Slate’s Law Blog

Personal Injuries and Broken Bones: Understanding Different Types of Fractures

Personal Injuries - Broken Bones

If you are injured in an accident and you break a bone, you could be facing substantial medical bills, multiple surgeries, and lost wages. Broken bones, which are also known as fractures, can range greatly in severity depending upon the type of fracture and where on the body it occurs. According to the American Academy of Orthopaedic Surgeons (AAOS), bones can break in many different ways, including “crosswise, lengthwise, [or] in multiple pieces.” In most situations involving personal injuries, “the severity of a fracture usually depends on the force that caused the break,” but fractures in certain parts of the body can be more debilitating than others.

The AAOS provides detailed information about different types of fractures that can give rise to personal injury claims. We want to discuss the distinctions in more detail, and to explain how different types of fractures occur.

Different Kinds of Bone Fractures in Personal Injuries

Although bones are rigid, the AAOS underscores, they can “bend or give somewhat when an outside force is applied.” In traumatic accidents where bones are subjected to extreme force, multiple fractures may occur and a bone can even shatter. Yet not all fractures are the same. The following are the most common types of fractures and personal injuries that occur as a result of trauma in a car crash or other accident:

  • Stable fractures: These types of fractures tend to be the least serious, and they involve a bone break in which “the broken ends of the bone line up and are barely out of place. With stable fractures, the injured person may be able to expect to heal relatively quickly (compared to other types of fractures). This type of bone break may also be known as a “closed” or “simple” fracture.
  • Open or compound fractures: This kind of fracture is especially serious because, in addition to being a debilitating or disabling injury, it can also put the injured person at risk of severe infection. With an open or compound fracture, a bone might break “in such a way that bone fragments stick out through the skin, or a wound penetrates down to the broken bone.” In some cases, the bone itself might not be visible even though a severe fracture has occurred.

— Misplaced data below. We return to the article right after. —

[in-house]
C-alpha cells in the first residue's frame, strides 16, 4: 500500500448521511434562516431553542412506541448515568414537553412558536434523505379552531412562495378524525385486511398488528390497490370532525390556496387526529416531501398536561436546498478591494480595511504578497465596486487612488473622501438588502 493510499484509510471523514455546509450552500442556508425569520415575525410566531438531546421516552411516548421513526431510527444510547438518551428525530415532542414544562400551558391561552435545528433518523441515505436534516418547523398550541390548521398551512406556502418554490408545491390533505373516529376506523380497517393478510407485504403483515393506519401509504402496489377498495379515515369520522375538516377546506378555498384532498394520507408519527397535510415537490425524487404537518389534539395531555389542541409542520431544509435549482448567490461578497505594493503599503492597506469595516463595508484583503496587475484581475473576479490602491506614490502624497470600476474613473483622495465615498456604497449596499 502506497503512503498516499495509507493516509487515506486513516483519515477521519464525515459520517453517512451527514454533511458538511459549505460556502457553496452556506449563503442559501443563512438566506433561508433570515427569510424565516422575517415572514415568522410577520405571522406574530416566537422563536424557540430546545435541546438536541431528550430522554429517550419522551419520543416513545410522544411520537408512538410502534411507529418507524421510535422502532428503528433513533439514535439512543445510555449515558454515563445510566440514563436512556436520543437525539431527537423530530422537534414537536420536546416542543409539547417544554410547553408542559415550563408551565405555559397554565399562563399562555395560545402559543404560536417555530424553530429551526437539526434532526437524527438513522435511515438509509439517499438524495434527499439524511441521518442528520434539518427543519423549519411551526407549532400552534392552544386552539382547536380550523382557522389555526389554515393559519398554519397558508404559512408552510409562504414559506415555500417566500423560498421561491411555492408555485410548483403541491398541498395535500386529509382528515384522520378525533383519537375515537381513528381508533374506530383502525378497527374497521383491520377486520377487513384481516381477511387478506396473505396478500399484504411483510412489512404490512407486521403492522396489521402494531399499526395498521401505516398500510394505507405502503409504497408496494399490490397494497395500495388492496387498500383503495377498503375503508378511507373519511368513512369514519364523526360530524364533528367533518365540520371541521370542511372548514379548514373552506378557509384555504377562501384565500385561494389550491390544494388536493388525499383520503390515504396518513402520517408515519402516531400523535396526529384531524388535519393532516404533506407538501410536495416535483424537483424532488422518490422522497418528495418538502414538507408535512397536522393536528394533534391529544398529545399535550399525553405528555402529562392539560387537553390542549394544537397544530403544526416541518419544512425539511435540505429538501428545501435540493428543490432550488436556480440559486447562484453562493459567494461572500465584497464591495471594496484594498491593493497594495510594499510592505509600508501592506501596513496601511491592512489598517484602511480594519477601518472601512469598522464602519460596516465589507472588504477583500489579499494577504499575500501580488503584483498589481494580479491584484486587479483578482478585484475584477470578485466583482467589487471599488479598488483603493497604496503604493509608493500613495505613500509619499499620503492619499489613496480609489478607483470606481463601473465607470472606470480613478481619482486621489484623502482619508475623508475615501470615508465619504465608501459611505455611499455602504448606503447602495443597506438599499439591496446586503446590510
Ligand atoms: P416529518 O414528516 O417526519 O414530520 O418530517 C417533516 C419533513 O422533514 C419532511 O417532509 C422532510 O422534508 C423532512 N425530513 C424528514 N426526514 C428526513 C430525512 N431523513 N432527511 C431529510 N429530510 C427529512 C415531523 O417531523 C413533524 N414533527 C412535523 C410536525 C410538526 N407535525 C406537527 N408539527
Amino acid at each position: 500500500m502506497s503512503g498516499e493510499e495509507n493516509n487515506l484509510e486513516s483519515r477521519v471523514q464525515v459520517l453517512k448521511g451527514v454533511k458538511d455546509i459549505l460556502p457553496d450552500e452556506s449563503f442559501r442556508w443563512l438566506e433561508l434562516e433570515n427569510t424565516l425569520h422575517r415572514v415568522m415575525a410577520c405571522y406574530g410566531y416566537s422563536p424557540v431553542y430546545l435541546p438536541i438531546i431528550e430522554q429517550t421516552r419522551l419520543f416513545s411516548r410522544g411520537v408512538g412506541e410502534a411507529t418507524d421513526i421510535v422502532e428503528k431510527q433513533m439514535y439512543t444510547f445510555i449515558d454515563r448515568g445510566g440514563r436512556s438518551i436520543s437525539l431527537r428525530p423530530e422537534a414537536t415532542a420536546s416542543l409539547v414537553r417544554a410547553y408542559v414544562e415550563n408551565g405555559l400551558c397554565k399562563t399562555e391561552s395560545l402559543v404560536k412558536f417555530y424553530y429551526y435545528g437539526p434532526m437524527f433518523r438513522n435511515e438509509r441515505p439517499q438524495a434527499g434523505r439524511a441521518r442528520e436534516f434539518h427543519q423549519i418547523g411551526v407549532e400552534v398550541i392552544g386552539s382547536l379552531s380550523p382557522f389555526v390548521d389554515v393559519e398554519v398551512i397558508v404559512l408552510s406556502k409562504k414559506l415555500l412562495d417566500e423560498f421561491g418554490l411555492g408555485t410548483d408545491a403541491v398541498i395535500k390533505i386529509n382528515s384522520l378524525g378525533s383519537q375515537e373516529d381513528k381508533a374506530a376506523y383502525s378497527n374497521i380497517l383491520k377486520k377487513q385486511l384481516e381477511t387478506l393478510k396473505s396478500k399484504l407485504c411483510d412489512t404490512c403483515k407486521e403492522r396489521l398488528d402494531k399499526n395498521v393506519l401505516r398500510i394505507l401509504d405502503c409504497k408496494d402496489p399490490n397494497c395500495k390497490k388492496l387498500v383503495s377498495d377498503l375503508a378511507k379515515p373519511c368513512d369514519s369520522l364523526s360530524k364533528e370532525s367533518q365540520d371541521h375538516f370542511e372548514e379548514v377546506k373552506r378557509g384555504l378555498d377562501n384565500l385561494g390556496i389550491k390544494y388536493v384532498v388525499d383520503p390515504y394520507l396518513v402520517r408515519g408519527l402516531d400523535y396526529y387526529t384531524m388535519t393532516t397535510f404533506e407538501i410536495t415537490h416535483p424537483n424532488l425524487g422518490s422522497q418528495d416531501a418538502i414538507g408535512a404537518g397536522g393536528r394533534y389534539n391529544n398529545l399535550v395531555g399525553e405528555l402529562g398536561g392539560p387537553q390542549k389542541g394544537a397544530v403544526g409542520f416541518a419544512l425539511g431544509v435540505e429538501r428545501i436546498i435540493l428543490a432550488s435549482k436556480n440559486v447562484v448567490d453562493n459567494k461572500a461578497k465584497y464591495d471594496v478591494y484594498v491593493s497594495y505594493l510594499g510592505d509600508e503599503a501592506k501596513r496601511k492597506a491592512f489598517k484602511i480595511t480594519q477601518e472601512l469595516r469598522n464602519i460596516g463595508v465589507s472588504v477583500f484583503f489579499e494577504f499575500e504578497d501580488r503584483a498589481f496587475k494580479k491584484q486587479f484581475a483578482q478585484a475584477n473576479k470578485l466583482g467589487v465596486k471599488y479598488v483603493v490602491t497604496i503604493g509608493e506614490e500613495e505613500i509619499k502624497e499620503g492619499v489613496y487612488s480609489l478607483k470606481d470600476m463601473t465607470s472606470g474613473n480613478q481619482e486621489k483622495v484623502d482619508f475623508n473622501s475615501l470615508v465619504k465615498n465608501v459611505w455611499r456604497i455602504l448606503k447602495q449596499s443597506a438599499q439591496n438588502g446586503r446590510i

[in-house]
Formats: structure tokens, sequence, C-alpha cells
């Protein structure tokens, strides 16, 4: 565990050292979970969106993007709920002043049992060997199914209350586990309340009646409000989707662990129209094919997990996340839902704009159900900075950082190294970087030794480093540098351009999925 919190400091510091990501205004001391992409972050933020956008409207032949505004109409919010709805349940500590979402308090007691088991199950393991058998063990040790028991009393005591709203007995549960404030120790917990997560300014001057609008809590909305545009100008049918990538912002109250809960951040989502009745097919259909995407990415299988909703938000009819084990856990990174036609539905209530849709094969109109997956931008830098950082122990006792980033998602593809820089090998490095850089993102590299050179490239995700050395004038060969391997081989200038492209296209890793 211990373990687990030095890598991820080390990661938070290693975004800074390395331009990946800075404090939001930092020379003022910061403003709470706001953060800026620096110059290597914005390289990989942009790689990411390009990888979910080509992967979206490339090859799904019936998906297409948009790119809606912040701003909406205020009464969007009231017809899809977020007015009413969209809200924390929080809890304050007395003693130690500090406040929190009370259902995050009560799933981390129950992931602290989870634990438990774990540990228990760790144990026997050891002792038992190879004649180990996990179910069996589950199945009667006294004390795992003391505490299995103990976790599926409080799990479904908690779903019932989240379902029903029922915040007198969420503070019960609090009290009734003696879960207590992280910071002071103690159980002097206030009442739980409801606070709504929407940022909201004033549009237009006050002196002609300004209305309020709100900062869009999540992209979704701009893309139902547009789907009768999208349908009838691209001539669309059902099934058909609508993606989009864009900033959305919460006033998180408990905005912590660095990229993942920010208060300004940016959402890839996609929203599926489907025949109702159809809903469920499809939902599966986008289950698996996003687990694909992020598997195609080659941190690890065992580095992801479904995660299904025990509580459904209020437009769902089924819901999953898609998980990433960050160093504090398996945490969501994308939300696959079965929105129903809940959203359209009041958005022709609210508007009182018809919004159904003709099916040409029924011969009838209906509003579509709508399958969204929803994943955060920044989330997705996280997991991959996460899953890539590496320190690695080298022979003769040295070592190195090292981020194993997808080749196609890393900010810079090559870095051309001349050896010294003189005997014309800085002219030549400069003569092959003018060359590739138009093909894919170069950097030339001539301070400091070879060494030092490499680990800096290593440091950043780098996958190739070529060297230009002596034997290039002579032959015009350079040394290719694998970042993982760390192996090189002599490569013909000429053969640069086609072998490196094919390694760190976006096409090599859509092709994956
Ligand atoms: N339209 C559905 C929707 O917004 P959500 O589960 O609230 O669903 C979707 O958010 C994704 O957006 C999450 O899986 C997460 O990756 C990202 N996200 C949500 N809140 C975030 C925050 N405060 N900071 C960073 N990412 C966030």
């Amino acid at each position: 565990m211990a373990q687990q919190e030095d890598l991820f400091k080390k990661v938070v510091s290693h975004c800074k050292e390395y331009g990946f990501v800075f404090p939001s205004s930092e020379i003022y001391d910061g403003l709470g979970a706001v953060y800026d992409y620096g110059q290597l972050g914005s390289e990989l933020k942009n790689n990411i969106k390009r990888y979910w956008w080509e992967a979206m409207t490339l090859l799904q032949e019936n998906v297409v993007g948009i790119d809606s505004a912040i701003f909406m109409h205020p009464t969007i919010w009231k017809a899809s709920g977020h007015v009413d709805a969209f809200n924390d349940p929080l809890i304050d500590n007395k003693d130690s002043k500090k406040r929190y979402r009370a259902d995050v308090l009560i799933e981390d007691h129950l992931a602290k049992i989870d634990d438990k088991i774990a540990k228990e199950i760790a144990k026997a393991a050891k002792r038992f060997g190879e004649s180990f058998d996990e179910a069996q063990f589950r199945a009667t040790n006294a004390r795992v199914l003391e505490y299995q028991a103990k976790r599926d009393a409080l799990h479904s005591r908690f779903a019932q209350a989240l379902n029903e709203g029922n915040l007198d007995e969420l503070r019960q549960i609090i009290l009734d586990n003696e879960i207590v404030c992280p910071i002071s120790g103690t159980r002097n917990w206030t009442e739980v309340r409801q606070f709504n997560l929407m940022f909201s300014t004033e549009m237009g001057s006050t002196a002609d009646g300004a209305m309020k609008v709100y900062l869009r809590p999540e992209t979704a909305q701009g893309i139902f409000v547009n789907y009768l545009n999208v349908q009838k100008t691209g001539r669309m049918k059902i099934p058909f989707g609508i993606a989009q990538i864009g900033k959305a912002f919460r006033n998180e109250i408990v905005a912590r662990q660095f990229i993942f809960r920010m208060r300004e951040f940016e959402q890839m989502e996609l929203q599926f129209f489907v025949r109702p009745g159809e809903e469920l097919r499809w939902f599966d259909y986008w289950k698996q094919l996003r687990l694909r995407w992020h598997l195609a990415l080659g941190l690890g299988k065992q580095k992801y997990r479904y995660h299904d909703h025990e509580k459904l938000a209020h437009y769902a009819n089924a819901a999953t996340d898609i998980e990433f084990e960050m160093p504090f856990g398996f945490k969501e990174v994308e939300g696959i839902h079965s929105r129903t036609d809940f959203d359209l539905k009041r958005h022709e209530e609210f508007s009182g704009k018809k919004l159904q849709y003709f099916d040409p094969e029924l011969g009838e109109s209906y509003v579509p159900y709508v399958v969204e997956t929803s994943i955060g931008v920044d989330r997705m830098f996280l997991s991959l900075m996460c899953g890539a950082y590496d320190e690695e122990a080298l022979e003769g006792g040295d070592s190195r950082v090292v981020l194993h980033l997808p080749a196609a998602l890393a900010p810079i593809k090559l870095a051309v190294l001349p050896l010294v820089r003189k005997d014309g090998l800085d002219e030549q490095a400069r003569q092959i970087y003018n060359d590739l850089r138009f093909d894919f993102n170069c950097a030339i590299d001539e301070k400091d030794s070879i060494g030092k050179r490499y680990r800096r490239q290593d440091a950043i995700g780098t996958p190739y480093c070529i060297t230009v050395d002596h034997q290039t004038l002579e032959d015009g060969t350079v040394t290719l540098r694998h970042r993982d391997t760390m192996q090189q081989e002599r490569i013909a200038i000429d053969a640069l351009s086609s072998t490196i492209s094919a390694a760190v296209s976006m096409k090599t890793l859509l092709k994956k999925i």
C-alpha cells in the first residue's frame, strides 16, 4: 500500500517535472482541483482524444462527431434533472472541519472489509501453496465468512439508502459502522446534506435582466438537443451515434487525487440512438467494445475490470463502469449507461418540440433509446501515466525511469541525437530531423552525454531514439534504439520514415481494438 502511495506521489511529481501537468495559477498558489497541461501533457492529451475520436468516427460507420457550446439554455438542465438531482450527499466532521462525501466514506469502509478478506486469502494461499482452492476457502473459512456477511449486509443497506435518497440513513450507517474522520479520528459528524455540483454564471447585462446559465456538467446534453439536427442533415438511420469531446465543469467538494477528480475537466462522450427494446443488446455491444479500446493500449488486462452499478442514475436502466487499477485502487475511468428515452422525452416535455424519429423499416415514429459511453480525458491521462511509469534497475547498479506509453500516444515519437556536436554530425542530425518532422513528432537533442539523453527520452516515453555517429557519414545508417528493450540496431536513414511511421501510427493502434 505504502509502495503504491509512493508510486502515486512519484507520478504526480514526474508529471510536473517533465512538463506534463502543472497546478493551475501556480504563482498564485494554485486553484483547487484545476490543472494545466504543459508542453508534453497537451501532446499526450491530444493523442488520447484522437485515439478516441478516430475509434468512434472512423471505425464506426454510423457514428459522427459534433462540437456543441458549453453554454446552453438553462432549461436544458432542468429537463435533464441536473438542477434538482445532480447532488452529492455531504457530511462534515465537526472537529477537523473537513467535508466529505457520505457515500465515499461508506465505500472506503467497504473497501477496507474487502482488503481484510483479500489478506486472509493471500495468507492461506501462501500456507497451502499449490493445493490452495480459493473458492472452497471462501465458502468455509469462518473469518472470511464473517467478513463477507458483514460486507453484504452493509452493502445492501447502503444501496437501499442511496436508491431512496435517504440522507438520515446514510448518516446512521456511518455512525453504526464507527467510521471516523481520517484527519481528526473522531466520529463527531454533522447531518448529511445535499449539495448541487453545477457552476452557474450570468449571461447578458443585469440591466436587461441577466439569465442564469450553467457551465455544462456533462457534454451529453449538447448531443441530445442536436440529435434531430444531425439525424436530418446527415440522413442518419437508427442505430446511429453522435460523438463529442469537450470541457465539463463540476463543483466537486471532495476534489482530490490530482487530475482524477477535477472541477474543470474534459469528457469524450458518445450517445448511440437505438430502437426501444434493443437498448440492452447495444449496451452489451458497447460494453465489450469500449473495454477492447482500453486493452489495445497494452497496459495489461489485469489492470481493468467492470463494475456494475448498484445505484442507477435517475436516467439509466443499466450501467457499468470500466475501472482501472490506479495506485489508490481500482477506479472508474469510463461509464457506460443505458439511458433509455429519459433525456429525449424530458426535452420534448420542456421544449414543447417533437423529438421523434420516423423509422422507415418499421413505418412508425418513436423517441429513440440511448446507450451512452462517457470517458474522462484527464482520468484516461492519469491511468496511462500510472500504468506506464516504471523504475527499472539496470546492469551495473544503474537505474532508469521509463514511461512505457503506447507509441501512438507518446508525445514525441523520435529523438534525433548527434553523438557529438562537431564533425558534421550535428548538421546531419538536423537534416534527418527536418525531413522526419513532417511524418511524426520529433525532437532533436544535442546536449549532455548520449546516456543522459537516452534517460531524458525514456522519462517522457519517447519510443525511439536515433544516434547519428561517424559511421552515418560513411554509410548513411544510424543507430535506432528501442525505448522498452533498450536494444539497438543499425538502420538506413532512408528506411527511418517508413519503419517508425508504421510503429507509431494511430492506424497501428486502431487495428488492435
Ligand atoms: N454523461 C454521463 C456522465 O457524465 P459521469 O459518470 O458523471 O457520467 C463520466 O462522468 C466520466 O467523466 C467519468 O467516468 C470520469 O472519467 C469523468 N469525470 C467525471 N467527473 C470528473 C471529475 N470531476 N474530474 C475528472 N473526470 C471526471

Within the kinds of fractures described above, bones can break in different patterns. The following are the most common kinds of ways that a bone will fracture:

  • Transverse fractures: These types of fractures involve a “horizontal fracture line.”
  • Oblique fractures: With this type of fracture, the bone breaks in “an angled pattern.”
  • Comminuted fracture: This kind of fracture is extremely serious given that it means that a person’s bone has shattered in multiple pieces—three or more. Comminuted fractures can be open or closed fractures, depending upon what bone breaks and the force that caused the bone to break.

When facial fractures occur, they can be particularly disfiguring. Fractures that occur in other parts of the body can also be disfiguring and disabling, resulting in partial or total permanent disabilities.

Contact a Santa Fe Personal Injury Lawyer Many fractures result from trauma in common types of accidents such as motor vehicle crashes or slip and fall accidents. If you or someone you love suffered a fracture because of another party’s negligence, you should speak with a Santa Fe personal injury lawyer to learn more about your options for filing a personal injury claim. Contact Slate Stern Law to learn more about how we can assist you with your case.